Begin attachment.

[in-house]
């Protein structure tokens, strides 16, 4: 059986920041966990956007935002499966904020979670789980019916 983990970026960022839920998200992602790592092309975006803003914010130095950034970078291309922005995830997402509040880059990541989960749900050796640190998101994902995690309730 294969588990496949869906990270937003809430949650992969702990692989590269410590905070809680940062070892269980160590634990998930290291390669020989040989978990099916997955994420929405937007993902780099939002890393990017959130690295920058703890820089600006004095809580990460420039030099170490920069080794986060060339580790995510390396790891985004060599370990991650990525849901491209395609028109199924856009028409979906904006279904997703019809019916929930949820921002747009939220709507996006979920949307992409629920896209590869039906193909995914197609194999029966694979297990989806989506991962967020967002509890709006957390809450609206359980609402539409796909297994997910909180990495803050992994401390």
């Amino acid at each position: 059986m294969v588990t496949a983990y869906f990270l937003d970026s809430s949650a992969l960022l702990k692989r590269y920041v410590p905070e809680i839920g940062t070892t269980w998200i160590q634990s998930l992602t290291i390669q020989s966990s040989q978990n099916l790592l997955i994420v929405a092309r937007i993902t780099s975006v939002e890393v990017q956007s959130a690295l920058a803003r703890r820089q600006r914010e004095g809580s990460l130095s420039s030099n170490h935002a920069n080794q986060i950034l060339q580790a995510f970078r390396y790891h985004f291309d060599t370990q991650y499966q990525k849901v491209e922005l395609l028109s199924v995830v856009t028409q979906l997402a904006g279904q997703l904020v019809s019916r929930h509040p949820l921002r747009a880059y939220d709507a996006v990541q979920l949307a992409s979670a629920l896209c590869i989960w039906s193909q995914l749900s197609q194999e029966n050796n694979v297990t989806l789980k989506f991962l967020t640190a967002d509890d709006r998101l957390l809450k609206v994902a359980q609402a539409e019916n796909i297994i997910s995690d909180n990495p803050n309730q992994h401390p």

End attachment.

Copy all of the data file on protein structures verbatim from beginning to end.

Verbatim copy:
[in-house]
């Protein structure tokens, strides 16, 4: 059986920041966990956007935002499966904020979670789980019916 983990970026960022839920998200992602790592092309975006803003914010130095950034970078291309922005995830997402509040880059990541989960749900050796640190998101994902995690309730 294969588990496949869906990270937003809430949650992969702990692989590269410590905070809680940062070892269980160590634990998930290291390669020989040989978990099916997955994420929405937007993902780099939002890393990017959130690295920058703890820089600006004095809580990460420039030099170490920069080794986060060339580790995510390396790891985004060599370990991650990525849901491209395609028109199924856009028409979906904006279904997703019809019916929930949820921002747009939220709507996006979920949307992409629920896209590869039906193909995914197609194999029966694979297990989806989506991962967020967002509890709006957390809450609206359980609402539409796909297994997910909180990495803050992994401390």
């Amino acid at each position: 059986m294969v588990t496949a983990y869906f990270l937003d970026s809430s949650a992969l960022l702990k692989r590269y920041v410590p905070e809680i839920g940062t070892t269980w998200i160590q634990s998930l992602t290291i390669q020989s966990s040989q978990n099916l790592l997955i994420v929405a092309r937007i993902t780099s975006v939002e890393v990017q956007s959130a690295l920058a803003r703890r820089q600006r914010e004095g809580s990460l130095s420039s030099n170490h935002a920069n080794q986060i950034l060339q580790a995510f970078r390396y790891h985004f291309d060599t370990q991650y499966q990525k849901v491209e922005l395609l028109s199924v995830v856009t028409q979906l997402a904006g279904q997703l904020v019809s019916r929930h509040p949820l921002r747009a880059y939220d709507a996006v990541q979920l949307a992409s979670a629920l896209c590869i989960w039906s193909q995914l749900s197609q194999e029966n050796n694979v297990t989806l789980k989506f991962l967020t640190a967002d509890d709006r998101l957390l809450k609206v994902a359980q609402a539409e019916n796909i297994i997910s995690d909180n990495p803050n309730q992994h401390p």